Once substantial material has been traded, or multiple traps have been contested, holes start to appear in each side's defenses. The emptier and more ragged the board becomes, the more an advanced rabbit is a direct threat to win the game. In the diagram at left, from this game, Gold is way behind in material, but the a7 and h7 gold rabbits generate significant winning chances. Gold to move could threaten goal on either wing: Ed7e rf7n Ee7e would require Silver to use her entire turn on goal defense, leaving the silver camel or g7 rabbit to be captured. Alternatively, cc7s Ed7w hb7s Ec7w would require Silver to occupy c8, leaving at least one trap vulnerable. With the latter move, Gold can force a goal in five turns.
Gold's goal threats have weakened the silver elephant, which is far away and won't have much time to move. Other silver pieces have also lost power; the northwestern goal threat effectively ties up both silver horses, and the silver camel could be captured or forced to the goal line if Gold pursues the eastern goal. Goal threats often outweigh a raw material lead.
Goal threats also place great psychological pressure on a human opponent. Whether or not the goal could be forced with perfect play, a blunder by the defender could lose the game, whereas a blunder by the attacker would only give the defender a reprieve.
Strategic goal threat
The a7 gold rabbit will force Silver to keep the western goal line blocked.
If an advanced rabbit can't be captured quickly, it is a perpetual goal threat that must be blocked, perhaps restricting the opponent's development on that wing. In this game, a gold rabbit on a7 tied up several silver pieces in the northwest. Gold eventually lost shared control of the c6 trap, as the gold horse and dog were captured in a material exchange, but Silver never had time to capture the rabbit. With material depleted, blocking this western goal was costly for Silver, especially when Gold made another goal threat in the east.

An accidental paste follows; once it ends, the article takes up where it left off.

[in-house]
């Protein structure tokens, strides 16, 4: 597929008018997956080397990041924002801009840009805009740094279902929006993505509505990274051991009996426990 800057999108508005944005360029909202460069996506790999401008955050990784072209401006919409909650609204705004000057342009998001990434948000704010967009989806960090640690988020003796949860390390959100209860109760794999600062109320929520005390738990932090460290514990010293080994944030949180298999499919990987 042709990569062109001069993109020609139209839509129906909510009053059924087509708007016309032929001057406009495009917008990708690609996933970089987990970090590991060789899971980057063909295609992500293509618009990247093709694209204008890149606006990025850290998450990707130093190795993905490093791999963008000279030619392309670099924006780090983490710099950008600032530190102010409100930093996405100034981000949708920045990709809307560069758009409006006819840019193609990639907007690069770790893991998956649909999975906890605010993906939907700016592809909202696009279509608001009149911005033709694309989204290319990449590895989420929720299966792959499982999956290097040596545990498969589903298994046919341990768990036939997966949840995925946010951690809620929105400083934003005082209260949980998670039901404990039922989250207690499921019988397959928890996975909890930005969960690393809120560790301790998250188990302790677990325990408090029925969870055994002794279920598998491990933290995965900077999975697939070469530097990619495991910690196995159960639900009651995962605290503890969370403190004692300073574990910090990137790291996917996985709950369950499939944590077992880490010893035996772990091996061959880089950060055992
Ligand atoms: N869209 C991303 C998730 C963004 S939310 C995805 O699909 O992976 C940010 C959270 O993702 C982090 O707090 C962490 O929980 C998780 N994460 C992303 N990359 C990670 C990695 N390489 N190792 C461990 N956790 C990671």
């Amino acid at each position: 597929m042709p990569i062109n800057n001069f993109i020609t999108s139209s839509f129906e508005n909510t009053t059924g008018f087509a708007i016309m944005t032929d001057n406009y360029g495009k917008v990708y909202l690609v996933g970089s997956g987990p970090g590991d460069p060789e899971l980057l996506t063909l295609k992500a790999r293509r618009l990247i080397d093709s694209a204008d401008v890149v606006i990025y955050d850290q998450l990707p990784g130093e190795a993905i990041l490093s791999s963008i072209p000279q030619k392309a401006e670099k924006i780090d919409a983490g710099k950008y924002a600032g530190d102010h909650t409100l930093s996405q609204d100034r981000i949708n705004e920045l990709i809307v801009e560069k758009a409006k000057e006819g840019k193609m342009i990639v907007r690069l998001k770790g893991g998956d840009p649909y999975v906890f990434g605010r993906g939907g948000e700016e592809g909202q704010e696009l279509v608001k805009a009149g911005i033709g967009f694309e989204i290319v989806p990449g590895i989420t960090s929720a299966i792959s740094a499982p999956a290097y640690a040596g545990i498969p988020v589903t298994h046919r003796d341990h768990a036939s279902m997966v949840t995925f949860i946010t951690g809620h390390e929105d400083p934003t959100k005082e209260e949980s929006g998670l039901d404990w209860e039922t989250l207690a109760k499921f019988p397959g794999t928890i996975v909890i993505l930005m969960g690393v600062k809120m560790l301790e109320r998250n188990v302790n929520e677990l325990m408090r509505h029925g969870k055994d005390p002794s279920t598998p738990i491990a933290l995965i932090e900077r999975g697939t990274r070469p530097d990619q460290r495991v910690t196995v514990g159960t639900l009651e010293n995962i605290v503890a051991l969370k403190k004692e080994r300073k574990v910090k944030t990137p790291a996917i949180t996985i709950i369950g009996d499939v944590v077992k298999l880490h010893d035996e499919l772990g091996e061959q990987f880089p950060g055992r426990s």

If Silver pulls the gold camel to b4, the a1 rabbit may be enticed forward three steps.
In the diagram at right, Silver could play ec4we Mb3n, freezing the gold camel on b4. Gold could respond with Ra1nnn Mb4s, unfreezing the camel and stepping it back to b3. Silver might then pull the gold rabbit further along the a-file, with the aim of eventually capturing it in c6.
Neither side would have misjudged the position. Silver pulled the camel knowing that it could be freed, and Gold advanced a rabbit knowing that it would be exposed. There is a downside to almost any move, especially a rabbit advance, but the upside may be worth it. In this case, Gold's rabbit advance would prevent a camel hostage.
The silver rabbit on b3 currently gives Silver control of c3. (Game)
When forces become thin in a particular area, trap control may increasingly depend on rabbits. Although Silver's alignment may look poor, Silver is the only one who currently owns an away trap. The b3 rabbit gives Silver control of c3 and threatens a two-turn goal. Had a gold rabbit been on b3, Gold would retain shared control of the trap, and the silver dog would be less safe on c4.
Gold must neutralize Silver's southwestern threat, but at a cost elsewhere, as there are also fights around c6 and f6. When there are three or four trap control fights on a depleted board, a rabbit will often be crucial to at least one.